Alamosa is a town of 8,500 residents on the west side of the Rockies in southern Colorado, equidistant to Denver and Albuquerque. You may sometimes hear of Alamosa described by Al Roker or other morning weather reporters as the “nation’s icebox” in setting the low temperature of the lower 48 US states, a title for which it fights with Fraser, Colorado (home of Winter Park ski resort).
Alamosa is also a strikingly beautiful place in the middle of some unique geological features, including the nearby Great Sand Dunes National Monument, a massive group of dunes several hundred feet high against of the backdrop of a mountain range that includes peaks over 14,000 ft (4,268 m) high. Just north of Alamosa in the San Luis Valley is the Colorado Alligator Farm and Reptile Park, a tilapia fish farm that brought in alligators to eat waste materials – for a scientist who trained in both Florida and Colorado, Alamosa has it all.
I mention all of this first because you have probably also heard of Alamosa over the last week or two (on NPR, for example) as the site of one of the rarest municipal water Salmonella contamination episodes. On 19 March, the state announced a bottled water advisory as the city had detected Salmonella in the water supply. According to the Denver Post, the first case was reported on 7 March and over 300 people were ultimately sickened with at least a dozen hospitalized. Like many bacteria that enjoy the gastrointestinal tract, Salmonella causes diarrhea but can be fatal in small children, the elderly population, or anyone else with a compromised immune system. (For those readers with ID expertise, I am unable to find a source that names the precise species and counts throughout the episode – please do drop a comment if you have access to such information.)
Turns out that Alamosa had hosted one of the largest municipal water systems that had yet to institute a water chlorination program. A water conditioning plant had been scheduled to go online in the summer (to combat high arsenic levels in the water, common to mining areas) but the city has now started chlorination earlier than expected. So, the next time people are expressing concern about minute levels of chlorinated acid byproducts in the water supply, remind them of what could happen if we didn’t chlorinate our water.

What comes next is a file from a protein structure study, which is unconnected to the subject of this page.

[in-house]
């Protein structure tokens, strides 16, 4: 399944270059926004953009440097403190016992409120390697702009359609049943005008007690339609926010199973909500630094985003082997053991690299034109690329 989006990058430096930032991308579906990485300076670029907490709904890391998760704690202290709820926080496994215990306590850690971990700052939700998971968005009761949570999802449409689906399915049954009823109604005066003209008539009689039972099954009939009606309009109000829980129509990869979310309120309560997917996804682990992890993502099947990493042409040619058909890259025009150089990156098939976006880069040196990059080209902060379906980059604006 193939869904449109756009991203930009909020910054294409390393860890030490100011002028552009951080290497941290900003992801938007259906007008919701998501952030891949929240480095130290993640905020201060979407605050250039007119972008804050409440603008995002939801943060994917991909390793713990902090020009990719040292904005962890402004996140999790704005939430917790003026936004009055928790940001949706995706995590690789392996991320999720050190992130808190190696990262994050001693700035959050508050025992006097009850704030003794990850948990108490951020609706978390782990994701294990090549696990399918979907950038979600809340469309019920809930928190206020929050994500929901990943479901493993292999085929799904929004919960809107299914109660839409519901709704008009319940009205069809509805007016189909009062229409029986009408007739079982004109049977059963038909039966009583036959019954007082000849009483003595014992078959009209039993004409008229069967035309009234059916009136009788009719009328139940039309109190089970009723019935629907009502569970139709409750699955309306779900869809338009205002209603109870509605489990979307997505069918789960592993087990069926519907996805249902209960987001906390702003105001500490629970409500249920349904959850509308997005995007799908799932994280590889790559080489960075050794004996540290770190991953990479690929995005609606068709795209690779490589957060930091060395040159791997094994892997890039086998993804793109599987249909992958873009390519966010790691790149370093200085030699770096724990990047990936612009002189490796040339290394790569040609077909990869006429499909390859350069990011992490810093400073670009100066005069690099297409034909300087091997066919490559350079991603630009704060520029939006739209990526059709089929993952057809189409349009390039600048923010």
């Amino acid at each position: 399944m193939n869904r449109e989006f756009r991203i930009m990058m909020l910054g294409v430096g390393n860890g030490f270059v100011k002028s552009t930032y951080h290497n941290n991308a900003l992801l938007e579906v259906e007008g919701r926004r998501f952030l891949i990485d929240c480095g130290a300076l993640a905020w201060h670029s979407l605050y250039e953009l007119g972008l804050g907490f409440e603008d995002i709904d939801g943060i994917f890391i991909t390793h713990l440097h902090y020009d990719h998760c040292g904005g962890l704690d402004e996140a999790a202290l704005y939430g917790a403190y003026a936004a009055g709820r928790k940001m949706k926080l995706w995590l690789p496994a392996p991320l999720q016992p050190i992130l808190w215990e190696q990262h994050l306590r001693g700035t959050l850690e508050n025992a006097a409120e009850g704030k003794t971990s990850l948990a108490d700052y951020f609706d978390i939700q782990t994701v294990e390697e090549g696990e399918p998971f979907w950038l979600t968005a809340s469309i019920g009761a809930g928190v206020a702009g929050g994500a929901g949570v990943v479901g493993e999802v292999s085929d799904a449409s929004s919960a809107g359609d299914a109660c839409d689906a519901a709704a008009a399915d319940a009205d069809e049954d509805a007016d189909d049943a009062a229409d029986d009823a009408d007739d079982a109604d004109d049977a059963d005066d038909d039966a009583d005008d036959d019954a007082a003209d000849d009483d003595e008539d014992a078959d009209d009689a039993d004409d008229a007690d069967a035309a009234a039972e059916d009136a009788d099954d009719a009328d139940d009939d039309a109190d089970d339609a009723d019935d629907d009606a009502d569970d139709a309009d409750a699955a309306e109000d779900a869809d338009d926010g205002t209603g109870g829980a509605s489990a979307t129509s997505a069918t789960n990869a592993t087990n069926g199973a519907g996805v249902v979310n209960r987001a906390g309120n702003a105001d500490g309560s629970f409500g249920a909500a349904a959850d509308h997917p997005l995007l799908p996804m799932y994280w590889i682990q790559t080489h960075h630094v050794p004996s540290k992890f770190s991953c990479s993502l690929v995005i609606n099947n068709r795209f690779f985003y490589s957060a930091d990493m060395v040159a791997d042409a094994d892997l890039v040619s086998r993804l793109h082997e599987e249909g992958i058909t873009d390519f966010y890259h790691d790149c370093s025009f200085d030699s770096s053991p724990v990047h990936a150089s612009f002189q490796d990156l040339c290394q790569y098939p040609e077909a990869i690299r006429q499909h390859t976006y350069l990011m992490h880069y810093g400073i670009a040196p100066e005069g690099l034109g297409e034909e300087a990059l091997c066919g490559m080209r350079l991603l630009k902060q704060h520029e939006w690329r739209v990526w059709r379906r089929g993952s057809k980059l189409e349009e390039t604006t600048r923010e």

Alamosa residents could not take showers for over a week and had to drink bottled water. The source of the contamination has yet to be identified conclusively, although wildlife feces is often contaminated with Salmonella. However, recent reports indicate local geese and deer have tested negative for the bacterium. Investigators from the CDC are on the scene and I expect a report will pop up in the next few weeks in their publication, Morbidity and Mortality Weekly Report (MMWR). The other known Salmonella municipal water contaminations have occurred in Gideon, MO, in 1993 and Riverside, CA, in 1965 – the former was associated with dead birds found in the water supply, the cause of the Riverside episode remains unknown.
Alamosa is also home to Adams State College, a campus of 2,500 students where your humble blogger hopes to serve as an adjunct professor in his later years. Since no one has died from the Salmonella episode, college students can now make light of the episode. Adams student leaders have come up with this nice graphic, “I Still *Heart* Salamosa,” that they intend to print on T-shirts shortly.
And what about all of those water jugs Alamosans have now emptied and are faced with disposal or recycling? Well, the Colorado Gators Reptile Park will take them for bottling and selling their “fish emulsion” – and every jug returned will net you $1 off the price of admission.
What to do with all those plastic jugs?
In Thursday’s Pueblo Chieftain an important question was asked. What to do with all of Alamosa’s plastic jugs from the water emergency? some residents may be able to reuse a few of the thousands of jugs, but there will be tons to dispose of. Colorado Gators Reptile Park just north of Alamosa will be accepting jugs for admission for the month of April.
Colorado Gators began as a fish farm in 1977 using geothermal water to grow tilapia, a food fish cultivated all over the world. The fish farm is still operating and produces a good deal of dead fish and emulsion. They are now bottling fish emulsion for sale and can use the thousands of plastic jugs for something beneficial.
The jugs should be clean, unsmashed, and have the lid to be used for the fish emulsion. Alamosa residents will receive $1 off admission for each jug brought in, up to 6 jugs per person. That means a family of 5 may bring in 30 jugs and save $30 on admission! For more details on “Jugs for Admission”, call 719-378-2612.
So if your summer travels take you to the American Southwest, drop in to the sights and attractions around Alamosa – the water will be safe to drink by then.